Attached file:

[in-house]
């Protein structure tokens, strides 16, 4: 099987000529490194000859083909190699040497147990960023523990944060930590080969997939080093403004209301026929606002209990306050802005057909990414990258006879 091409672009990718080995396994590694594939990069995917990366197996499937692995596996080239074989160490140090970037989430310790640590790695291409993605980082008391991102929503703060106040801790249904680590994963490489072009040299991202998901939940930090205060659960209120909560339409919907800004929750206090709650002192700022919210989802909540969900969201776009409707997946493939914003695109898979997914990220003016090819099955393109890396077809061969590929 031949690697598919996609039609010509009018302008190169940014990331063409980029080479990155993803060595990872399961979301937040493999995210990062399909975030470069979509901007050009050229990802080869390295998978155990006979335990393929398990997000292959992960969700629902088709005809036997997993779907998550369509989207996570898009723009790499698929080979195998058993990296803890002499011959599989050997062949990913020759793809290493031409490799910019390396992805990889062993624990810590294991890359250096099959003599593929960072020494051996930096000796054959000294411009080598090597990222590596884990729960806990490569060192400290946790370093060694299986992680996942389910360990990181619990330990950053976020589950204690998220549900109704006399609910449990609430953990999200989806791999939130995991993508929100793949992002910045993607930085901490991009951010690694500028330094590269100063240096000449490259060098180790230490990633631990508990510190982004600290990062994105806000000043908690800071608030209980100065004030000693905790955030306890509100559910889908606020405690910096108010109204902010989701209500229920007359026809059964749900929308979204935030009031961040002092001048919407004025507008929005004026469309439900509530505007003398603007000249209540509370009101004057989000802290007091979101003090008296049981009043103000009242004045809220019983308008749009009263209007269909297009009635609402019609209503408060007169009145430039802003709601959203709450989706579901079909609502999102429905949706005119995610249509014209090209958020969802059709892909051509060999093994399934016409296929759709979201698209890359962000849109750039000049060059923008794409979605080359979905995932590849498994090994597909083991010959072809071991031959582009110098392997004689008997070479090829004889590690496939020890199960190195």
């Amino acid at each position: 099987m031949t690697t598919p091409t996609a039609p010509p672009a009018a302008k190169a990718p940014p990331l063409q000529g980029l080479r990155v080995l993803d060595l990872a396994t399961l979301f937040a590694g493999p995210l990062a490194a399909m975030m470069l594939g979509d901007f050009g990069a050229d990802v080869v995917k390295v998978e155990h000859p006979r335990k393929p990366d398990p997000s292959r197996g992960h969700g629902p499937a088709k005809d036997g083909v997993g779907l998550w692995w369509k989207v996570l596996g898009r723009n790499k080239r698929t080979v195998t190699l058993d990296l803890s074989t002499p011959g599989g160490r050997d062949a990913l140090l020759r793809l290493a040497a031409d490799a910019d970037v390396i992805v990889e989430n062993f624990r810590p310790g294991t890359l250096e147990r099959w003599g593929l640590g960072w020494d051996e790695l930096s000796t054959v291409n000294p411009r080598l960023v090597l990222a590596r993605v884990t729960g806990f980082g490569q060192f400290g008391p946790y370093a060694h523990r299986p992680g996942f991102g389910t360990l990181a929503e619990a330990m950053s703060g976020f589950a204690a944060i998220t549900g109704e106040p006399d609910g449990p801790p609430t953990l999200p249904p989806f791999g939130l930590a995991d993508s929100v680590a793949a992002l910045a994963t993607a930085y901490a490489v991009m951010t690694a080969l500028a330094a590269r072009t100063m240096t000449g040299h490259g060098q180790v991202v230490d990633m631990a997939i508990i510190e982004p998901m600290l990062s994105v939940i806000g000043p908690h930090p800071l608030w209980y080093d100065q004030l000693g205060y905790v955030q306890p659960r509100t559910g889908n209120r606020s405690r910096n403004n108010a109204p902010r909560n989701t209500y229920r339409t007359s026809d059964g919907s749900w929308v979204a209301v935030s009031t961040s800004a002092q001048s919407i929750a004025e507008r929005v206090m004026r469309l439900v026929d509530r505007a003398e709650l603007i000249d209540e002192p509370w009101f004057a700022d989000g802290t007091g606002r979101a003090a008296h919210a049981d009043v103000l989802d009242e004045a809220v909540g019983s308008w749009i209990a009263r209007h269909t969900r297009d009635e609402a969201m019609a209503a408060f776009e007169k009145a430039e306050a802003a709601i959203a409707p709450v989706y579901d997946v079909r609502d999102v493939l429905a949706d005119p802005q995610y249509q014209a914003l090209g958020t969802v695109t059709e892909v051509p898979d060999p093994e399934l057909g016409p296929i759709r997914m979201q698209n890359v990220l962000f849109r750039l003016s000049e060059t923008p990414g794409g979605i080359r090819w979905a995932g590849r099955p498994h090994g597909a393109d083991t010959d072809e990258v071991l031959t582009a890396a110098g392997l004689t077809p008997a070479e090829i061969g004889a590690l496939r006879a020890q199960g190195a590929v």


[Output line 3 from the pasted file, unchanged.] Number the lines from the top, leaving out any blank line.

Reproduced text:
């Amino acid at each position: 099987m031949t690697t598919p091409t996609a039609p010509p672009a009018a302008k190169a990718p940014p990331l063409q000529g980029l080479r990155v080995l993803d060595l990872a396994t399961l979301f937040a590694g493999p995210l990062a490194a399909m975030m470069l594939g979509d901007f050009g990069a050229d990802v080869v995917k390295v998978e155990h000859p006979r335990k393929p990366d398990p997000s292959r197996g992960h969700g629902p499937a088709k005809d036997g083909v997993g779907l998550w692995w369509k989207v996570l596996g898009r723009n790499k080239r698929t080979v195998t190699l058993d990296l803890s074989t002499p011959g599989g160490r050997d062949a990913l140090l020759r793809l290493a040497a031409d490799a910019d970037v390396i992805v990889e989430n062993f624990r810590p310790g294991t890359l250096e147990r099959w003599g593929l640590g960072w020494d051996e790695l930096s000796t054959v291409n000294p411009r080598l960023v090597l990222a590596r993605v884990t729960g806990f980082g490569q060192f400290g008391p946790y370093a060694h523990r299986p992680g996942f991102g389910t360990l990181a929503e619990a330990m950053s703060g976020f589950a204690a944060i998220t549900g109704e106040p006399d609910g449990p801790p609430t953990l999200p249904p989806f791999g939130l930590a995991d993508s929100v680590a793949a992002l910045a994963t993607a930085y901490a490489v991009m951010t690694a080969l500028a330094a590269r072009t100063m240096t000449g040299h490259g060098q180790v991202v230490d990633m631990a997939i508990i510190e982004p998901m600290l990062s994105v939940i806000g000043p908690h930090p800071l608030w209980y080093d100065q004030l000693g205060y905790v955030q306890p659960r509100t559910g889908n209120r606020s405690r910096n403004n108010a109204p902010r909560n989701t209500y229920r339409t007359s026809d059964g919907s749900w929308v979204a209301v935030s009031t961040s800004a002092q001048s919407i929750a004025e507008r929005v206090m004026r469309l439900v026929d509530r505007a003398e709650l603007i000249d209540e002192p509370w009101f004057a700022d989000g802290t007091g606002r979101a003090a008296h919210a049981d009043v103000l989802d009242e004045a809220v909540g019983s308008w749009i209990a009263r209007h269909t969900r297009d009635e609402a969201m019609a209503a408060f776009e007169k009145a430039e306050a802003a709601i959203a409707p709450v989706y579901d997946v079909r609502d999102v493939l429905a949706d005119p802005q995610y249509q014209a914003l090209g958020t969802v695109t059709e892909v051509p898979d060999p093994e399934l057909g016409p296929i759709r997914m979201q698209n890359v990220l962000f849109r750039l003016s000049e060059t923008p990414g794409g979605i080359r090819w979905a995932g590849r099955p498994h090994g597909a393109d083991t010959d072809e990258v071991l031959t582009a890396a110098g392997l004689t077809p008997a070479e090829i061969g004889a590690l496939r006879a020890q199960g190195a590929v």